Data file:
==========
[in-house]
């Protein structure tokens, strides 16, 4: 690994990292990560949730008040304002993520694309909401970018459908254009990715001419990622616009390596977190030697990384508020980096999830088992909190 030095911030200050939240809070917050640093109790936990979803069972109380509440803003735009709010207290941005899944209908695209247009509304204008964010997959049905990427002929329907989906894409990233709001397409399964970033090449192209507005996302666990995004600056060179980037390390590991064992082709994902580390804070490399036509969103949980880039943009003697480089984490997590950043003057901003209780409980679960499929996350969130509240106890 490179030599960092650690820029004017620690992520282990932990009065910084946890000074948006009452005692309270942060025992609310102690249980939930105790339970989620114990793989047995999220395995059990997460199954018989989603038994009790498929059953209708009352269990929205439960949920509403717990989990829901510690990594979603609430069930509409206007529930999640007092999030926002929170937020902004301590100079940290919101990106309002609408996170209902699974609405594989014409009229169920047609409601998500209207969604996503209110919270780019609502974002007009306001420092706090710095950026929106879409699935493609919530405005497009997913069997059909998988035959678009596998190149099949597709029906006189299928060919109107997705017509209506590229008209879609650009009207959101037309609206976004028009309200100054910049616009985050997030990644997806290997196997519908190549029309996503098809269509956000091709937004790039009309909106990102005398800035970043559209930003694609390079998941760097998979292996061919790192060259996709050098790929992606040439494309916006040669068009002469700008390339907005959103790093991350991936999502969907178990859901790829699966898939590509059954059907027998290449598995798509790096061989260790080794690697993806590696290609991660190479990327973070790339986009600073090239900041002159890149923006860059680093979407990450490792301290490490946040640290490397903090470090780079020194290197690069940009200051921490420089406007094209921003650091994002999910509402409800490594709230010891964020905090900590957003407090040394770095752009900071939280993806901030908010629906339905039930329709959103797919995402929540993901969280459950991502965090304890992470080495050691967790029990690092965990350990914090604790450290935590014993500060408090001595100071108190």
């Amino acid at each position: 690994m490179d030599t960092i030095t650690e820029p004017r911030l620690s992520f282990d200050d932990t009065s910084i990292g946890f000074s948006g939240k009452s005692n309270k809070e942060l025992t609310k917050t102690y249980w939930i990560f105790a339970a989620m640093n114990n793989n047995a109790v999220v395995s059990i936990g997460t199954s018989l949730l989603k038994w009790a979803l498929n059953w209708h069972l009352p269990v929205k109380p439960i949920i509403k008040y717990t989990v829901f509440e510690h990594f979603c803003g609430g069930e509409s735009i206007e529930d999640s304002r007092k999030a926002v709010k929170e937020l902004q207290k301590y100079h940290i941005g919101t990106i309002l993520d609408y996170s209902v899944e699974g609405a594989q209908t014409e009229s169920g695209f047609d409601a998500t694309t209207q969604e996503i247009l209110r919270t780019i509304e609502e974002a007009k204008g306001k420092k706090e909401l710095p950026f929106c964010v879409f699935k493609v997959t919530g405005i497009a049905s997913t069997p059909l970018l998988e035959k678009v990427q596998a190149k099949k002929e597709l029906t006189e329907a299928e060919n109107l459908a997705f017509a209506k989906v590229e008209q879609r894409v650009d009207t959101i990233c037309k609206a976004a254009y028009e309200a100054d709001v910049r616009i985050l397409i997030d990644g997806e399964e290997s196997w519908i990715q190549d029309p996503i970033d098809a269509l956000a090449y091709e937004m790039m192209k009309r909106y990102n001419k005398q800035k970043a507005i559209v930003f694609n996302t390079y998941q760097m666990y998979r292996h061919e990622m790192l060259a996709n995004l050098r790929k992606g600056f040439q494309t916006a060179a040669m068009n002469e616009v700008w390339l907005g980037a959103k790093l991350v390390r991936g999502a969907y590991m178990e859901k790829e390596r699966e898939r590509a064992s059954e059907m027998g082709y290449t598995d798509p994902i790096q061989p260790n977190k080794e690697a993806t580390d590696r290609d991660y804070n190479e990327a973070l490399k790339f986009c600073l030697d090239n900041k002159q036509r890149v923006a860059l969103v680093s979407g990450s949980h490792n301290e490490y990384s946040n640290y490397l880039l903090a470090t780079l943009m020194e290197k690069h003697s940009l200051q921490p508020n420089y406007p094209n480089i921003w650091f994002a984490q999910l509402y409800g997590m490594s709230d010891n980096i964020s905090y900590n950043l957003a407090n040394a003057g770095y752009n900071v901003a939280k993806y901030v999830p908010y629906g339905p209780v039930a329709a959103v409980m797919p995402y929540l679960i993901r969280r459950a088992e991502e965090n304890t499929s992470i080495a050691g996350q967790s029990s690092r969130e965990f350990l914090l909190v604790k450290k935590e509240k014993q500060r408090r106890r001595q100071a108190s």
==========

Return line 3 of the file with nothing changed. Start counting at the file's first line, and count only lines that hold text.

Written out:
């Amino acid at each position: 690994m490179d030599t960092i030095t650690e820029p004017r911030l620690s992520f282990d200050d932990t009065s910084i990292g946890f000074s948006g939240k009452s005692n309270k809070e942060l025992t609310k917050t102690y249980w939930i990560f105790a339970a989620m640093n114990n793989n047995a109790v999220v395995s059990i936990g997460t199954s018989l949730l989603k038994w009790a979803l498929n059953w209708h069972l009352p269990v929205k109380p439960i949920i509403k008040y717990t989990v829901f509440e510690h990594f979603c803003g609430g069930e509409s735009i206007e529930d999640s304002r007092k999030a926002v709010k929170e937020l902004q207290k301590y100079h940290i941005g919101t990106i309002l993520d609408y996170s209902v899944e699974g609405a594989q209908t014409e009229s169920g695209f047609d409601a998500t694309t209207q969604e996503i247009l209110r919270t780019i509304e609502e974002a007009k204008g306001k420092k706090e909401l710095p950026f929106c964010v879409f699935k493609v997959t919530g405005i497009a049905s997913t069997p059909l970018l998988e035959k678009v990427q596998a190149k099949k002929e597709l029906t006189e329907a299928e060919n109107l459908a997705f017509a209506k989906v590229e008209q879609r894409v650009d009207t959101i990233c037309k609206a976004a254009y028009e309200a100054d709001v910049r616009i985050l397409i997030d990644g997806e399964e290997s196997w519908i990715q190549d029309p996503i970033d098809a269509l956000a090449y091709e937004m790039m192209k009309r909106y990102n001419k005398q800035k970043a507005i559209v930003f694609n996302t390079y998941q760097m666990y998979r292996h061919e990622m790192l060259a996709n995004l050098r790929k992606g600056f040439q494309t916006a060179a040669m068009n002469e616009v700008w390339l907005g980037a959103k790093l991350v390390r991936g999502a969907y590991m178990e859901k790829e390596r699966e898939r590509a064992s059954e059907m027998g082709y290449t598995d798509p994902i790096q061989p260790n977190k080794e690697a993806t580390d590696r290609d991660y804070n190479e990327a973070l490399k790339f986009c600073l030697d090239n900041k002159q036509r890149v923006a860059l969103v680093s979407g990450s949980h490792n301290e490490y990384s946040n640290y490397l880039l903090a470090t780079l943009m020194e290197k690069h003697s940009l200051q921490p508020n420089y406007p094209n480089i921003w650091f994002a984490q999910l509402y409800g997590m490594s709230d010891n980096i964020s905090y900590n950043l957003a407090n040394a003057g770095y752009n900071v901003a939280k993806y901030v999830p908010y629906g339905p209780v039930a329709a959103v409980m797919p995402y929540l679960i993901r969280r459950a088992e991502e965090n304890t499929s992470i080495a050691g996350q967790s029990s690092r969130e965990f350990l914090l909190v604790k450290k935590e509240k014993q500060r408090r106890r001595q100071a108190s």